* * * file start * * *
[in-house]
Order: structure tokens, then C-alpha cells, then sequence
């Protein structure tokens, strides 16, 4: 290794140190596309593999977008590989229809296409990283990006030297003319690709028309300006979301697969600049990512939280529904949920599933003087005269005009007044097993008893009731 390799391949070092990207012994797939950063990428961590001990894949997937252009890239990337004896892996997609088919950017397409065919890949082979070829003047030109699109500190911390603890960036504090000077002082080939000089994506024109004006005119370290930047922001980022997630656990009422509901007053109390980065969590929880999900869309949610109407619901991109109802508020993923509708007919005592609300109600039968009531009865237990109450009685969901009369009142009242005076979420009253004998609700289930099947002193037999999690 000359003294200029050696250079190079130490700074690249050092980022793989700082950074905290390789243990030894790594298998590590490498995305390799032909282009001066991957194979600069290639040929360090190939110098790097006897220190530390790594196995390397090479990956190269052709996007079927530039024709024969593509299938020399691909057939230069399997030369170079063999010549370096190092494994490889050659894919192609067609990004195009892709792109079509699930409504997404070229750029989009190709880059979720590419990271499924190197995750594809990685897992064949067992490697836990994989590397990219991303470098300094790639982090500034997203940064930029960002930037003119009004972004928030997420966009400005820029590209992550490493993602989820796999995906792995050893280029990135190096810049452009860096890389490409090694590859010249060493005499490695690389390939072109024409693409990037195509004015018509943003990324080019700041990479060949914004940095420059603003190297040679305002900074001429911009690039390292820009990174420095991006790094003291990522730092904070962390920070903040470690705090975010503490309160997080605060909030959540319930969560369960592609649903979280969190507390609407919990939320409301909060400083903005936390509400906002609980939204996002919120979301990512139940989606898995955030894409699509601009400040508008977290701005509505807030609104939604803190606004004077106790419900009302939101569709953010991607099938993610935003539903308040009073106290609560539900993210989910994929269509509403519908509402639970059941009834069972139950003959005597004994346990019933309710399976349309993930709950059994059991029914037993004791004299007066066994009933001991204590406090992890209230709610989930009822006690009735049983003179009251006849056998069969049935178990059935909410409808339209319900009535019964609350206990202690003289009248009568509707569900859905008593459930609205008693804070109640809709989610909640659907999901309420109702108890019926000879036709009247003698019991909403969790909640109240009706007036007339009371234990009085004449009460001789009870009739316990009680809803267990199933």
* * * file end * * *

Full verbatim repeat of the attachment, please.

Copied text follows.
[in-house]
Order: structure tokens, then C-alpha cells, then sequence
């Protein structure tokens, strides 16, 4: 290794140190596309593999977008590989229809296409990283990006030297003319690709028309300006979301697969600049990512939280529904949920599933003087005269005009007044097993008893009731 390799391949070092990207012994797939950063990428961590001990894949997937252009890239990337004896892996997609088919950017397409065919890949082979070829003047030109699109500190911390603890960036504090000077002082080939000089994506024109004006005119370290930047922001980022997630656990009422509901007053109390980065969590929880999900869309949610109407619901991109109802508020993923509708007919005592609300109600039968009531009865237990109450009685969901009369009142009242005076979420009253004998609700289930099947002193037999999690 000359003294200029050696250079190079130490700074690249050092980022793989700082950074905290390789243990030894790594298998590590490498995305390799032909282009001066991957194979600069290639040929360090190939110098790097006897220190530390790594196995390397090479990956190269052709996007079927530039024709024969593509299938020399691909057939230069399997030369170079063999010549370096190092494994490889050659894919192609067609990004195009892709792109079509699930409504997404070229750029989009190709880059979720590419990271499924190197995750594809990685897992064949067992490697836990994989590397990219991303470098300094790639982090500034997203940064930029960002930037003119009004972004928030997420966009400005820029590209992550490493993602989820796999995906792995050893280029990135190096810049452009860096890389490409090694590859010249060493005499490695690389390939072109024409693409990037195509004015018509943003990324080019700041990479060949914004940095420059603003190297040679305002900074001429911009690039390292820009990174420095991006790094003291990522730092904070962390920070903040470690705090975010503490309160997080605060909030959540319930969560369960592609649903979280969190507390609407919990939320409301909060400083903005936390509400906002609980939204996002919120979301990512139940989606898995955030894409699509601009400040508008977290701005509505807030609104939604803190606004004077106790419900009302939101569709953010991607099938993610935003539903308040009073106290609560539900993210989910994929269509509403519908509402639970059941009834069972139950003959005597004994346990019933309710399976349309993930709950059994059991029914037993004791004299007066066994009933001991204590406090992890209230709610989930009822006690009735049983003179009251006849056998069969049935178990059935909410409808339209319900009535019964609350206990202690003289009248009568509707569900859905008593459930609205008693804070109640809709989610909640659907999901309420109702108890019926000879036709009247003698019991909403969790909640109240009706007036007339009371234990009085004449009460001789009870009739316990009680809803267990199933």